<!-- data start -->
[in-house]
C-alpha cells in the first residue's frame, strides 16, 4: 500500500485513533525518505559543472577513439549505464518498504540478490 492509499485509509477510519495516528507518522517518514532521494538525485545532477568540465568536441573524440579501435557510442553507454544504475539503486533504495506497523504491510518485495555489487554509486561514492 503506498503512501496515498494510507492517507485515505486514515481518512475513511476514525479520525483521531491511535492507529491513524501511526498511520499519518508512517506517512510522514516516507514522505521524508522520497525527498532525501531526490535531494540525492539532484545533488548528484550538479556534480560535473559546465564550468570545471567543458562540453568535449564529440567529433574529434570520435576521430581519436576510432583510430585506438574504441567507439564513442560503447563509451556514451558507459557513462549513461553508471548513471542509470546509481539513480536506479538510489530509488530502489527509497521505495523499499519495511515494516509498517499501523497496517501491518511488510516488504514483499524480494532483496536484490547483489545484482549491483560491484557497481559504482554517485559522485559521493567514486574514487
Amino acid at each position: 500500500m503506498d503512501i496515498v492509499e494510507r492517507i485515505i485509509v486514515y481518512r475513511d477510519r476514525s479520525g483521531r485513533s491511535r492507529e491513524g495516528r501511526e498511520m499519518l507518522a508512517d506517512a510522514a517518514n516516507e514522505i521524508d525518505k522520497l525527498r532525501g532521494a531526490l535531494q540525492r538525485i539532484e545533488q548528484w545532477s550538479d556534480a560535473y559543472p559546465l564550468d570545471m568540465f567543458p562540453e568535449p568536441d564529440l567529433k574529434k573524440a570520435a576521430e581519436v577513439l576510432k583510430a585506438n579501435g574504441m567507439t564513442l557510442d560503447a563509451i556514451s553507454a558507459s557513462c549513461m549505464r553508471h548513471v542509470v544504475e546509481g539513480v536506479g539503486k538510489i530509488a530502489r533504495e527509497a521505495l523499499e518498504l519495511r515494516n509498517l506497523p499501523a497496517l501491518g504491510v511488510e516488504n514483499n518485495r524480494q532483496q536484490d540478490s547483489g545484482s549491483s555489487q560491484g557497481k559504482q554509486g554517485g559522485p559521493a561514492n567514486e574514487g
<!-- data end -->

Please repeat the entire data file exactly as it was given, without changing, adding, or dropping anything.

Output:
[in-house]
C-alpha cells in the first residue's frame, strides 16, 4: 500500500485513533525518505559543472577513439549505464518498504540478490 492509499485509509477510519495516528507518522517518514532521494538525485545532477568540465568536441573524440579501435557510442553507454544504475539503486533504495506497523504491510518485495555489487554509486561514492 503506498503512501496515498494510507492517507485515505486514515481518512475513511476514525479520525483521531491511535492507529491513524501511526498511520499519518508512517506517512510522514516516507514522505521524508522520497525527498532525501531526490535531494540525492539532484545533488548528484550538479556534480560535473559546465564550468570545471567543458562540453568535449564529440567529433574529434570520435576521430581519436576510432583510430585506438574504441567507439564513442560503447563509451556514451558507459557513462549513461553508471548513471542509470546509481539513480536506479538510489530509488530502489527509497521505495523499499519495511515494516509498517499501523497496517501491518511488510516488504514483499524480494532483496536484490547483489545484482549491483560491484557497481559504482554517485559522485559521493567514486574514487
Amino acid at each position: 500500500m503506498d503512501i496515498v492509499e494510507r492517507i485515505i485509509v486514515y481518512r475513511d477510519r476514525s479520525g483521531r485513533s491511535r492507529e491513524g495516528r501511526e498511520m499519518l507518522a508512517d506517512a510522514a517518514n516516507e514522505i521524508d525518505k522520497l525527498r532525501g532521494a531526490l535531494q540525492r538525485i539532484e545533488q548528484w545532477s550538479d556534480a560535473y559543472p559546465l564550468d570545471m568540465f567543458p562540453e568535449p568536441d564529440l567529433k574529434k573524440a570520435a576521430e581519436v577513439l576510432k583510430a585506438n579501435g574504441m567507439t564513442l557510442d560503447a563509451i556514451s553507454a558507459s557513462c549513461m549505464r553508471h548513471v542509470v544504475e546509481g539513480v536506479g539503486k538510489i530509488a530502489r533504495e527509497a521505495l523499499e518498504l519495511r515494516n509498517l506497523p499501523a497496517l501491518g504491510v511488510e516488504n514483499n518485495r524480494q532483496q536484490d540478490s547483489g545484482s549491483s555489487q560491484g557497481k559504482q554509486g554517485g559522485p559521493a561514492n567514486e574514487g